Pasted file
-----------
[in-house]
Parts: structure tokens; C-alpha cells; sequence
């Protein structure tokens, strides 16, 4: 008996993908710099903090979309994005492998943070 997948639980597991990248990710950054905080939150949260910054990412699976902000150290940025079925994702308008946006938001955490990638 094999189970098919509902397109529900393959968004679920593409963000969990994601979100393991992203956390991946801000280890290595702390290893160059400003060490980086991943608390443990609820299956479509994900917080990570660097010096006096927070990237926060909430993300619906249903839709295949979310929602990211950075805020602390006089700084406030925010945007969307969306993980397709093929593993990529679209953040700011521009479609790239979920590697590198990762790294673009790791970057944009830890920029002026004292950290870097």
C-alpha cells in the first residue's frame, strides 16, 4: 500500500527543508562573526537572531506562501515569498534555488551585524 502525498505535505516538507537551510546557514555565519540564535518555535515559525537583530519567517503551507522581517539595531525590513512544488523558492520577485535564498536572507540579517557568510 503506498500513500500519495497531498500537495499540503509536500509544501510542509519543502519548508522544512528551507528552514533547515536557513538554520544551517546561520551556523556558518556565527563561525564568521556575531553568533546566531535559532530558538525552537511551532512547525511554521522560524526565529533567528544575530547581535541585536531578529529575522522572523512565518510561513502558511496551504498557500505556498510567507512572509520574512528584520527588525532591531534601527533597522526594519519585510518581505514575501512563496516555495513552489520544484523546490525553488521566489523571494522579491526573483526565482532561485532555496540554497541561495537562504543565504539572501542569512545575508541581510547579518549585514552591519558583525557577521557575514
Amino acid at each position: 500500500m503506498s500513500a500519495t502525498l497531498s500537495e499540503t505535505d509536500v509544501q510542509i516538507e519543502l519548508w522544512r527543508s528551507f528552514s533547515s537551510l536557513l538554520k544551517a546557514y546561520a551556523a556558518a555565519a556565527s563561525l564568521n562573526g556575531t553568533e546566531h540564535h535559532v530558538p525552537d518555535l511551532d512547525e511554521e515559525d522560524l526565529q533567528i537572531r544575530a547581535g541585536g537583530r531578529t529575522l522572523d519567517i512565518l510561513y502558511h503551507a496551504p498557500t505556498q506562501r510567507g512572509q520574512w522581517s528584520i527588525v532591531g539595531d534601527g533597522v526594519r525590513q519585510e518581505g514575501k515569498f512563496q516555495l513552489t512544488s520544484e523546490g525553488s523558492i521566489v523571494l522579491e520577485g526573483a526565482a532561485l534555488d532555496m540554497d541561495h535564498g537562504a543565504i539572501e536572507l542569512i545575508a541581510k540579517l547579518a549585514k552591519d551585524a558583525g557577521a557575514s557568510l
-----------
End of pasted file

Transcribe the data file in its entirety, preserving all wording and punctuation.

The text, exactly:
[in-house]
Parts: structure tokens; C-alpha cells; sequence
């Protein structure tokens, strides 16, 4: 008996993908710099903090979309994005492998943070 997948639980597991990248990710950054905080939150949260910054990412699976902000150290940025079925994702308008946006938001955490990638 094999189970098919509902397109529900393959968004679920593409963000969990994601979100393991992203956390991946801000280890290595702390290893160059400003060490980086991943608390443990609820299956479509994900917080990570660097010096006096927070990237926060909430993300619906249903839709295949979310929602990211950075805020602390006089700084406030925010945007969307969306993980397709093929593993990529679209953040700011521009479609790239979920590697590198990762790294673009790791970057944009830890920029002026004292950290870097």
C-alpha cells in the first residue's frame, strides 16, 4: 500500500527543508562573526537572531506562501515569498534555488551585524 502525498505535505516538507537551510546557514555565519540564535518555535515559525537583530519567517503551507522581517539595531525590513512544488523558492520577485535564498536572507540579517557568510 503506498500513500500519495497531498500537495499540503509536500509544501510542509519543502519548508522544512528551507528552514533547515536557513538554520544551517546561520551556523556558518556565527563561525564568521556575531553568533546566531535559532530558538525552537511551532512547525511554521522560524526565529533567528544575530547581535541585536531578529529575522522572523512565518510561513502558511496551504498557500505556498510567507512572509520574512528584520527588525532591531534601527533597522526594519519585510518581505514575501512563496516555495513552489520544484523546490525553488521566489523571494522579491526573483526565482532561485532555496540554497541561495537562504543565504539572501542569512545575508541581510547579518549585514552591519558583525557577521557575514
Amino acid at each position: 500500500m503506498s500513500a500519495t502525498l497531498s500537495e499540503t505535505d509536500v509544501q510542509i516538507e519543502l519548508w522544512r527543508s528551507f528552514s533547515s537551510l536557513l538554520k544551517a546557514y546561520a551556523a556558518a555565519a556565527s563561525l564568521n562573526g556575531t553568533e546566531h540564535h535559532v530558538p525552537d518555535l511551532d512547525e511554521e515559525d522560524l526565529q533567528i537572531r544575530a547581535g541585536g537583530r531578529t529575522l522572523d519567517i512565518l510561513y502558511h503551507a496551504p498557500t505556498q506562501r510567507g512572509q520574512w522581517s528584520i527588525v532591531g539595531d534601527g533597522v526594519r525590513q519585510e518581505g514575501k515569498f512563496q516555495l513552489t512544488s520544484e523546490g525553488s523558492i521566489v523571494l522579491e520577485g526573483a526565482a532561485l534555488d532555496m540554497d541561495h535564498g537562504a543565504i539572501e536572507l542569512i545575508a541581510k540579517l547579518a549585514k552591519d551585524a558583525g557577521a557575514s557568510l